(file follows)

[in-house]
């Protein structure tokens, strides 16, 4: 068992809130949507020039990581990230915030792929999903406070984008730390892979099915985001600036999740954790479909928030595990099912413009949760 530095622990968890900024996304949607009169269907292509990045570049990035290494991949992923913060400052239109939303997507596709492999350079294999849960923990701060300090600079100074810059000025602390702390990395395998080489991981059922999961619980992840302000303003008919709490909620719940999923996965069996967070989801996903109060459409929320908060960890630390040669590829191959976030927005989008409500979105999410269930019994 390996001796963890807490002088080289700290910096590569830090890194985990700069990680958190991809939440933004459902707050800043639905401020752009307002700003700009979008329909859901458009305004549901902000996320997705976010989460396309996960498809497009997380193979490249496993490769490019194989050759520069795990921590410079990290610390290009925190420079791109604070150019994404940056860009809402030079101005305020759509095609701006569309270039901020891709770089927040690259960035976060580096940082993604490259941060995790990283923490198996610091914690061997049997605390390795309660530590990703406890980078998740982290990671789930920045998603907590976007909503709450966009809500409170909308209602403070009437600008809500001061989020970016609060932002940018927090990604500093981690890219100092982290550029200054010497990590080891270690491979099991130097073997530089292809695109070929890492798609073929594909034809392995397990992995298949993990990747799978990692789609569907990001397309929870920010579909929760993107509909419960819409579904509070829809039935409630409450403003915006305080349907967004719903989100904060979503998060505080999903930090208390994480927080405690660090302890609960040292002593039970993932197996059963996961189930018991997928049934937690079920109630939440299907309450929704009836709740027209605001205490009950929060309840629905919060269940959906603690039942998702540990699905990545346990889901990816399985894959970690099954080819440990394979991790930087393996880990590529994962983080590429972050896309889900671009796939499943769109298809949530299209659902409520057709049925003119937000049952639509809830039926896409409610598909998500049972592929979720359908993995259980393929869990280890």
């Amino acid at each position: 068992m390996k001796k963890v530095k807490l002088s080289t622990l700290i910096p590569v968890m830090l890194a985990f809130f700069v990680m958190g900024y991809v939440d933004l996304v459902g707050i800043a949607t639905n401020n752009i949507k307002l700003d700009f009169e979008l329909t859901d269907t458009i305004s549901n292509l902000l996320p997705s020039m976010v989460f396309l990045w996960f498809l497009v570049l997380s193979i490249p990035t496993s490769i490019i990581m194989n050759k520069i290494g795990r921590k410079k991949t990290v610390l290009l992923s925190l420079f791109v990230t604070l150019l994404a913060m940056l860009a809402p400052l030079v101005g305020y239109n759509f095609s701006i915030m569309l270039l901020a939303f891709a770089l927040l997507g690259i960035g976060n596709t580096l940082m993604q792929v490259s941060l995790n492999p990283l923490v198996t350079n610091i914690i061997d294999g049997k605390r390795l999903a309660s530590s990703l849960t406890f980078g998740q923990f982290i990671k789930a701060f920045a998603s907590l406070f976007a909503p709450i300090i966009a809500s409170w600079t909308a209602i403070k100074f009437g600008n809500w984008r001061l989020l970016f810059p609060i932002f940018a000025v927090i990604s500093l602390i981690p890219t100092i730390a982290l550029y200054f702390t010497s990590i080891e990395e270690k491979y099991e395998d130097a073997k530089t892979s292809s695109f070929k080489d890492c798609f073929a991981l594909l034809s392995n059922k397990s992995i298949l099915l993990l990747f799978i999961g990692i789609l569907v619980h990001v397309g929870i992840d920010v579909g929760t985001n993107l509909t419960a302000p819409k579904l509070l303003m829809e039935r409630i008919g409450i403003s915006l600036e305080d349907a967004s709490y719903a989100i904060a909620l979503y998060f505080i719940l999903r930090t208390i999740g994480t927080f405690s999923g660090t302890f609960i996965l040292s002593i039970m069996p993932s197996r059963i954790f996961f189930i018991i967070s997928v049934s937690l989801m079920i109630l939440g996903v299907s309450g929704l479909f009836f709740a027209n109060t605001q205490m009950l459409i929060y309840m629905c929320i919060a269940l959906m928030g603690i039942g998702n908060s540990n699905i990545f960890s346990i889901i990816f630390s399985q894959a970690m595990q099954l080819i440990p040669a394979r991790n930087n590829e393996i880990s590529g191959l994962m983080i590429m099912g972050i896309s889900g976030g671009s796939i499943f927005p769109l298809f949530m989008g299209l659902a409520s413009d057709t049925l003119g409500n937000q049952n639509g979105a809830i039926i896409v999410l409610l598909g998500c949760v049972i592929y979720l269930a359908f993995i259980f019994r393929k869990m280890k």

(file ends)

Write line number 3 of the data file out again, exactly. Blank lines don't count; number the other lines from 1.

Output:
């Amino acid at each position: 068992m390996k001796k963890v530095k807490l002088s080289t622990l700290i910096p590569v968890m830090l890194a985990f809130f700069v990680m958190g900024y991809v939440d933004l996304v459902g707050i800043a949607t639905n401020n752009i949507k307002l700003d700009f009169e979008l329909t859901d269907t458009i305004s549901n292509l902000l996320p997705s020039m976010v989460f396309l990045w996960f498809l497009v570049l997380s193979i490249p990035t496993s490769i490019i990581m194989n050759k520069i290494g795990r921590k410079k991949t990290v610390l290009l992923s925190l420079f791109v990230t604070l150019l994404a913060m940056l860009a809402p400052l030079v101005g305020y239109n759509f095609s701006i915030m569309l270039l901020a939303f891709a770089l927040l997507g690259i960035g976060n596709t580096l940082m993604q792929v490259s941060l995790n492999p990283l923490v198996t350079n610091i914690i061997d294999g049997k605390r390795l999903a309660s530590s990703l849960t406890f980078g998740q923990f982290i990671k789930a701060f920045a998603s907590l406070f976007a909503p709450i300090i966009a809500s409170w600079t909308a209602i403070k100074f009437g600008n809500w984008r001061l989020l970016f810059p609060i932002f940018a000025v927090i990604s500093l602390i981690p890219t100092i730390a982290l550029y200054f702390t010497s990590i080891e990395e270690k491979y099991e395998d130097a073997k530089t892979s292809s695109f070929k080489d890492c798609f073929a991981l594909l034809s392995n059922k397990s992995i298949l099915l993990l990747f799978i999961g990692i789609l569907v619980h990001v397309g929870i992840d920010v579909g929760t985001n993107l509909t419960a302000p819409k579904l509070l303003m829809e039935r409630i008919g409450i403003s915006l600036e305080d349907a967004s709490y719903a989100i904060a909620l979503y998060f505080i719940l999903r930090t208390i999740g994480t927080f405690s999923g660090t302890f609960i996965l040292s002593i039970m069996p993932s197996r059963i954790f996961f189930i018991i967070s997928v049934s937690l989801m079920i109630l939440g996903v299907s309450g929704l479909f009836f709740a027209n109060t605001q205490m009950l459409i929060y309840m629905c929320i919060a269940l959906m928030g603690i039942g998702n908060s540990n699905i990545f960890s346990i889901i990816f630390s399985q894959a970690m595990q099954l080819i440990p040669a394979r991790n930087n590829e393996i880990s590529g191959l994962m983080i590429m099912g972050i896309s889900g976030g671009s796939i499943f927005p769109l298809f949530m989008g299209l659902a409520s413009d057709t049925l003119g409500n937000q049952n639509g979105a809830i039926i896409v999410l409610l598909g998500c949760v049972i592929y979720l269930a359908f993995i259980f019994r393929k869990m280890k």